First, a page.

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TV Kids Weekly


March 24, 2017

***Baby TV***

***Toon Goggles***

Toy Stories

***Viacom***How do you transform an inanimate plaything into
a character and stories that kids will engage with day after day? David Wood investigates.

Over the last few years, toy companies have undergone something of a revolution in their thinking about the role that content plays in their business strategies. Most industry professionals can remember a time when TV shows made or commissioned by toy manufacturers were little more than thinly veiled commercials.

“We have all heard the stories in the past about toy dictating content; that’s simply not the way we go here anymore,” reports Christopher Keenan, the senior VP of content development and production at Mattel Creations, a division of Mattel. “Now we focus on fostering an emotional relationship between characters and audiences. When that relationship is solidified, there is a natural progression to wanting to continue to interact with that character, and the tool for that is the toy. It becomes a much more natural relationship between content and toy end product.”

Hasbro has gone down a similar path with the creation of “brand blueprints,” at the heart of which comes storytelling, explains Stephen Davis, the company’s chief content officer and executive VP, and the president of Hasbro Studios.

“Kids can tell when someone is simply trying to sell a product to them,” says Natasha Gross, the head of TV and licensing sales at Sunrights, the rights management company that represents Beyblade Burst, the latest release in the franchise inspired by the spinning top toy. “Now more than ever it is important to create a great story that is exciting enough to keep their attention.”

“In the past, some shows were just animated versions of the toys, with the aim of saving money on advertising,” observes Hans Ulrich Stoef, the CEO of m4e. “That concept has now disappeared, thankfully!”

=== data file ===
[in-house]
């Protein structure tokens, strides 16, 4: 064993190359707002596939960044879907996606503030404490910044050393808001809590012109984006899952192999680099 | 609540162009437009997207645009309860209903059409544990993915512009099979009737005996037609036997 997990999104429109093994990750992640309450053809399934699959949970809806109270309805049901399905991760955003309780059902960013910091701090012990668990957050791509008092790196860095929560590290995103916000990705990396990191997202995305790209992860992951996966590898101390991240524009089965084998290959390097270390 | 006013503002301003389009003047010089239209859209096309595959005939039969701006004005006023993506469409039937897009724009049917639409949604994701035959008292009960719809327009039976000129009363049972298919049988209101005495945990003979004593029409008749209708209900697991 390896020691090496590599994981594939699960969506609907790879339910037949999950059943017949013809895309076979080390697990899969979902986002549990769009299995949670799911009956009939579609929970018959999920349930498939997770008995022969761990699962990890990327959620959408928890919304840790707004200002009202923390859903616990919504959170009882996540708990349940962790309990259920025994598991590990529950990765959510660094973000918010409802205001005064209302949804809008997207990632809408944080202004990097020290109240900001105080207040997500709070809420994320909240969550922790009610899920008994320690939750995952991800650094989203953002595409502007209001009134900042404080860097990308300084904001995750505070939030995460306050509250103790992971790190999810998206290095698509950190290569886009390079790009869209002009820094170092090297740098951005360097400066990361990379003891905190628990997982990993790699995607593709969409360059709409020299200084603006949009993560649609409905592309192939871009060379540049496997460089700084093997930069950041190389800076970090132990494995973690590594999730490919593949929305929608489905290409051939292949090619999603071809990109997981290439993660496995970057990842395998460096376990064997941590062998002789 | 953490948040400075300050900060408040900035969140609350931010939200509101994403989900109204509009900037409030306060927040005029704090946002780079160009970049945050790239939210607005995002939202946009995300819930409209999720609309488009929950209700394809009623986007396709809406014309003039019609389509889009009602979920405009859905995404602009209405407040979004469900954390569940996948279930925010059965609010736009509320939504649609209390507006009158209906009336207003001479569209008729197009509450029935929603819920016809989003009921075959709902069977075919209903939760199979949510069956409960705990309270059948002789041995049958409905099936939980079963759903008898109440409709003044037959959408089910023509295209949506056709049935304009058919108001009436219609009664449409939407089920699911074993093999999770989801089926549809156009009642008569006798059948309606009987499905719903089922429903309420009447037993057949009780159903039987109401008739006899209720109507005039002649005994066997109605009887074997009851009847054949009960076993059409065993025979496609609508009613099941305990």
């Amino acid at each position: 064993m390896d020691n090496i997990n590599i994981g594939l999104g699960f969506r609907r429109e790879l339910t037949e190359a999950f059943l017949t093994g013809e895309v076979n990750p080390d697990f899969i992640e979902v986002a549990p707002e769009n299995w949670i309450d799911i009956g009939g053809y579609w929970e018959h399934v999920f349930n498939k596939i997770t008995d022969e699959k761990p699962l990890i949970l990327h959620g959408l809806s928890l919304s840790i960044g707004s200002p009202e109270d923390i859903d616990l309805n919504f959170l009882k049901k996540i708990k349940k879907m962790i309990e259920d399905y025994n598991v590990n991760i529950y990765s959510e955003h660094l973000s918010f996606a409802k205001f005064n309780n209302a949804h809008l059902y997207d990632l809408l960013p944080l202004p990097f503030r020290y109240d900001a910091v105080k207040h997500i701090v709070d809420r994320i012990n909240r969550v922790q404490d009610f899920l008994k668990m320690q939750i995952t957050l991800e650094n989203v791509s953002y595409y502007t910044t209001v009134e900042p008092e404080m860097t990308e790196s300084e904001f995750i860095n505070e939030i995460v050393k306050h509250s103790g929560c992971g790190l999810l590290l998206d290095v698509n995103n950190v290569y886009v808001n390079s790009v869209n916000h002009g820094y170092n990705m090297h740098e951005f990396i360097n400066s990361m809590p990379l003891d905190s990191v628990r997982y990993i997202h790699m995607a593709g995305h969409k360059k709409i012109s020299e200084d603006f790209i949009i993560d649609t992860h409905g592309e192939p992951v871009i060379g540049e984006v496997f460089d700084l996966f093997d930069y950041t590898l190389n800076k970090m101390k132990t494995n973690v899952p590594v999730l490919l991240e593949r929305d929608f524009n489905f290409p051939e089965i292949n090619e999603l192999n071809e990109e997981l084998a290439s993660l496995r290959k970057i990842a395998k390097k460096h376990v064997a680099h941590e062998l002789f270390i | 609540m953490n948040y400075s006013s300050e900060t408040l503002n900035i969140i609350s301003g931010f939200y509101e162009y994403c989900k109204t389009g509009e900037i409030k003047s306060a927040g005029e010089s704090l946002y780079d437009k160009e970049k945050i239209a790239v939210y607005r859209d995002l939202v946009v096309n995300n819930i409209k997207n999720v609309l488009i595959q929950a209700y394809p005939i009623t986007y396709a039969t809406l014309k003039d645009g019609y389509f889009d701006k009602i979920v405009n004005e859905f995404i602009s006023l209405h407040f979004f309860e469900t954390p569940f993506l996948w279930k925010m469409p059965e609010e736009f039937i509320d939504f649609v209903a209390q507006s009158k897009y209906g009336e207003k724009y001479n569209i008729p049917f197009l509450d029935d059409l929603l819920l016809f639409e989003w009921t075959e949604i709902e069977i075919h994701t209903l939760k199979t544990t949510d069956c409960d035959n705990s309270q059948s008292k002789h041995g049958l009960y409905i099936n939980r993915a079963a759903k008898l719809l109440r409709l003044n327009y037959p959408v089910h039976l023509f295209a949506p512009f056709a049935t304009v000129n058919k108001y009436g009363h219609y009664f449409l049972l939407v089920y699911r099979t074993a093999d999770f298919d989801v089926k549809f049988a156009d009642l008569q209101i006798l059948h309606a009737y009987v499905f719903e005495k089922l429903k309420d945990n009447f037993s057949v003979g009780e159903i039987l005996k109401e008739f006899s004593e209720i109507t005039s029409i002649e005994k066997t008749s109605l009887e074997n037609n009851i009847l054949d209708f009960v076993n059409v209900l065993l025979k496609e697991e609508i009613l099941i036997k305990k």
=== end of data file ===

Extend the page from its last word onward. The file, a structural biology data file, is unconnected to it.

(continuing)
So much so that the likes of m4e and others are tying up with toy companies on new shows. Matteo Corradi, the CEO of Mondo TV, says that his company plans to expand its slate of fifty-fifty joint ventures with toy manufacturers, online game companies and publishers to develop content brands.

This article continues here.

This Week's Top 5

Tony Hall & Jeffrey Dunn to Keynote Children’s Global Media Summit

MANCHESTER: Tony Hall, the director-general of the BBC, and Jeffrey Dunn, the president and CEO of Sesame Workshop, are the first two speakers to be announced for the Children’s Global Media Summit 2017.

CAKE & Studio Moshi Create New Animation Studio

LONDON: CAKE and Aussie producer Studio Moshi have teamed up to launch Gingerbread Animation, an independent and creator-driven animation house based in Dublin, Ireland.

Keshet International Makes Foray into Kids’ Genre

TEL AVIV: Keshet International (KI) has partnered with Ananey Communications Group, which represents the Viacom brands Nickelodeon, Nick Jr., MTV and Comedy Central in Israel, to bring teen, tween and kids’ series to the global market.

Skydance Ties Up with Ilion Animation Studios

SANTA MONICA: Skydance Media has launched an animation division and entered into a multiyear partnership with Spain’s Ilion Animation Studios to develop and produce high-end animated feature films and TV shows.

Toca Boca Shutters Toca TV Video Platform

SAN FRANCISCO/STOCKHOLM/NEW YORK: Toca TV, a video platform for children launched by app maker Toca Boca in 2016, is being discontinued at the end of this month due to low subscription numbers.

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